The role of pericytes in delayed post-stroke neurodegeneration (2019)

Stroke is a leading cause of death, disability and dementia worldwide. However, loss of brain tissue distal to the primary stroke site, can occur months to years following stroke, increasing patient disability. This process is called secondary neurodegeneration and the underlying mechanisms of this delayed neuronal loss remain poorly understood. Pericytes are known to be involved in the early injury pathways following stroke; however, they may also contribute to delayed neurodegeneration given their roles in maintaining blood-brain barrier structure, transport, controlling blood flow, driving new cell growth and formation of new blood vessels. Despite this, no studies have investigated the contribution of pericyte changes to secondary neurodegeneration post-stroke. Accordingly, this study seeks to further understand what drives secondary neurodegeneration and whether pericytes are key contributors to post-stroke neurodegeneration. Specifically, we will examine the course of pericyte changes following stroke and determine alterations in key neurodegenerative and neuroinflammatory markers.

Pre-clinical Evaluation of New Stroke Treatments (2015)

Most strokes are caused by a blood clot lodging in an artery, blocking blood flow to the brain. The aim of treatment is to restore blood flow as soon as possible, minimising brain tissue death. A new preclinical model has been developed in the Neurological Diseases Laboratory which seeks to replicate this situation, allowing close study of how tissue injury and death occurs during stroke and of events that occur within the brain as blood flow is restored. This model will be used to study how damage may be minimised, working towards improved treatment and better outcomes for stroke patients.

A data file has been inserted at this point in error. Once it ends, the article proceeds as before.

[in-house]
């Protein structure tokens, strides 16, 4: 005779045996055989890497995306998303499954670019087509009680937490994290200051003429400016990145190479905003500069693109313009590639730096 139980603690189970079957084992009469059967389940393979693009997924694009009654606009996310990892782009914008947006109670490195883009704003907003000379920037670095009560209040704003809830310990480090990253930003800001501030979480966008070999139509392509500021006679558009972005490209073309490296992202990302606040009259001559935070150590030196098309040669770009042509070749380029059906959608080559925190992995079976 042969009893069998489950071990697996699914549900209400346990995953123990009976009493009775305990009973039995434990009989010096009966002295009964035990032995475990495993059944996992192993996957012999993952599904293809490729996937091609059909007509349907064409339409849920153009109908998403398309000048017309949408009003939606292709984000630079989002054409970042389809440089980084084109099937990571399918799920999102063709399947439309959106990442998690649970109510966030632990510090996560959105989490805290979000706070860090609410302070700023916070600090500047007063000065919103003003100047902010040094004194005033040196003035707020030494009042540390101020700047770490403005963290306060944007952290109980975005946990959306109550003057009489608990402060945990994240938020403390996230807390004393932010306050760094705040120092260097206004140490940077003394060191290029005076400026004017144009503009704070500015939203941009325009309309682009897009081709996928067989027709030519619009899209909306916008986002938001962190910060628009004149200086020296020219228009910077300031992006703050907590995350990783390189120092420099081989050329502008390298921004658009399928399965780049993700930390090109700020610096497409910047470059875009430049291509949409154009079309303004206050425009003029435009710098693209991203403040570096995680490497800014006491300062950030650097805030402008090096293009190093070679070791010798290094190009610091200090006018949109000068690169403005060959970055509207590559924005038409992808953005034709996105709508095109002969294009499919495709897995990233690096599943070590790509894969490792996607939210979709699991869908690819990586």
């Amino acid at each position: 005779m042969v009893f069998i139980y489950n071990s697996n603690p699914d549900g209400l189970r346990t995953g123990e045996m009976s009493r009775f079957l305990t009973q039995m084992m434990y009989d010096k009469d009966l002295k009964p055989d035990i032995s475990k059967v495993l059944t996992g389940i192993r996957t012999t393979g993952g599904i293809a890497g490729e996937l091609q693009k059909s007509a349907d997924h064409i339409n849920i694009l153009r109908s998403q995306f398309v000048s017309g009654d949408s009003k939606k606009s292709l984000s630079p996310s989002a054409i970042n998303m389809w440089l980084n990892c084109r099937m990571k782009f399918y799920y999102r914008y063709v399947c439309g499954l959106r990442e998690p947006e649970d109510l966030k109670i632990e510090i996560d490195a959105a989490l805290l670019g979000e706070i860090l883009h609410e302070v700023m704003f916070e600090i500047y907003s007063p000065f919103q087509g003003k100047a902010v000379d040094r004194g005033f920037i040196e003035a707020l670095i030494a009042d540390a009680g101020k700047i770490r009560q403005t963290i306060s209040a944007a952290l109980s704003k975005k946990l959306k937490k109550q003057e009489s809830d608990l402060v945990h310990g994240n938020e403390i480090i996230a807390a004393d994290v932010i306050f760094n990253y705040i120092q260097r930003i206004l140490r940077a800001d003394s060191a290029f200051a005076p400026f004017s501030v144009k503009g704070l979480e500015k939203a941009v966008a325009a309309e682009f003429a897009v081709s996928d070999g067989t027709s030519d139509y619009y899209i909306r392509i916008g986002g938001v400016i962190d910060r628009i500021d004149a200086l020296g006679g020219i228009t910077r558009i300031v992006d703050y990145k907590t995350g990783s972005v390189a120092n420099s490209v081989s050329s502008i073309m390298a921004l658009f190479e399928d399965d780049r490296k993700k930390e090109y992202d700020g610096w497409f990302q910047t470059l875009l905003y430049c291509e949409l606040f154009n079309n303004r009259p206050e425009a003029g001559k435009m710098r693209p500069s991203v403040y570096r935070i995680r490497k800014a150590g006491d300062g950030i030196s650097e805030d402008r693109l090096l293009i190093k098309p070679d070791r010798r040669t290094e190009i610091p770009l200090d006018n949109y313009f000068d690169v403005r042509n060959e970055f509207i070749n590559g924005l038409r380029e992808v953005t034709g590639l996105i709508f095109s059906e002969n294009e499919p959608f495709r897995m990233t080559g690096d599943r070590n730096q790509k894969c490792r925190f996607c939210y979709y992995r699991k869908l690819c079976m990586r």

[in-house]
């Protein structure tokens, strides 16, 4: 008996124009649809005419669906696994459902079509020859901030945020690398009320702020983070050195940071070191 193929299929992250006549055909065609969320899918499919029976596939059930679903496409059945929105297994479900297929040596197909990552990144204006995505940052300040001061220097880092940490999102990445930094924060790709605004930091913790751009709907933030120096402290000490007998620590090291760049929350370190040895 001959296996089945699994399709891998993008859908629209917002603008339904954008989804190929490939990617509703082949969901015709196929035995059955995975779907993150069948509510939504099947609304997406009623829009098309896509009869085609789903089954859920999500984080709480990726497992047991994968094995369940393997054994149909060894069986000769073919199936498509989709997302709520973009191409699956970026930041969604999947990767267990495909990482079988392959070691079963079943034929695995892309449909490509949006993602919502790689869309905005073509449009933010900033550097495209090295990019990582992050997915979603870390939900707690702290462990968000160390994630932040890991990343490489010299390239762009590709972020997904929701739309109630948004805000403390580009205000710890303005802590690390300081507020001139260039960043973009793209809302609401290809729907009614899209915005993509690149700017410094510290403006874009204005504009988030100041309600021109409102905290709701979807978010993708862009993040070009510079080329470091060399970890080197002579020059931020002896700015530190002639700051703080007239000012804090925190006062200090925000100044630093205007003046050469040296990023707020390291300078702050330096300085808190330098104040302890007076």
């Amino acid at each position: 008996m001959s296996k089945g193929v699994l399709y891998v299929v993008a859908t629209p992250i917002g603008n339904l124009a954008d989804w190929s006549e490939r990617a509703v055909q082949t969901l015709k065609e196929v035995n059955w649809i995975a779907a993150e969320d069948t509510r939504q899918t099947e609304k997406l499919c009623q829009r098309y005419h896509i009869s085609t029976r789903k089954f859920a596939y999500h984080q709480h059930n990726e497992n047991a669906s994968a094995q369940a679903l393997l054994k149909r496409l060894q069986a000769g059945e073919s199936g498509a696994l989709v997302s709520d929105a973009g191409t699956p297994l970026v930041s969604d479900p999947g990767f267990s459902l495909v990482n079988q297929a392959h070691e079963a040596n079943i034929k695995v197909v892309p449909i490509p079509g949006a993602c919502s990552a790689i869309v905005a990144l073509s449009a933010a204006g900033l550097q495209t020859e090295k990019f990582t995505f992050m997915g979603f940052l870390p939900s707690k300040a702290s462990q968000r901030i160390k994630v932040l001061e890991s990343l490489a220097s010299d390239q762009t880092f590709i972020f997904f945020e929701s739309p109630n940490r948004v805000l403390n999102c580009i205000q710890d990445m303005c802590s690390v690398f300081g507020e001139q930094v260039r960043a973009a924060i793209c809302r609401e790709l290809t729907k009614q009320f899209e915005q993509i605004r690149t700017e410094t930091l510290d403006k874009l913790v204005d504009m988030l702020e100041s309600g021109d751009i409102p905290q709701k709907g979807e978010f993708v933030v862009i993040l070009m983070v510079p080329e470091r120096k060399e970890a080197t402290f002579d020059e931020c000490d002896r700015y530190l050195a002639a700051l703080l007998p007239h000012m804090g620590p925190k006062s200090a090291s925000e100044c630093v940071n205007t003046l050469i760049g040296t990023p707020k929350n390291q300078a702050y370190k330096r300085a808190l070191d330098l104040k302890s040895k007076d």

Effects of NK1 antagonists on ICP and brain oxygenation after ovine stroke (2011)

Our laboratory has recently shown that NK1 tachykinin receptor antagonists are highly efficacious in reducing brain swelling, mortality and functional deficits in a rodent model of stroke (Turner et al., 2011). However, validation in a large animal model is an essential step towards clinical testing. We have recently developed a sheep model of middle cerebral artery stroke, which is the most common site of human stroke. This innovative and original model produces neuropathological and physiological changes similar to that observed in the clinical condition. This model also provides a sound platform for screening potential therapeutic agents for the treatment of stroke. We strongly believe that this approach will assist in the development of therapeutic agents and improve the likelihood of successful translation from basic science discoveries to clinical stroke treatment.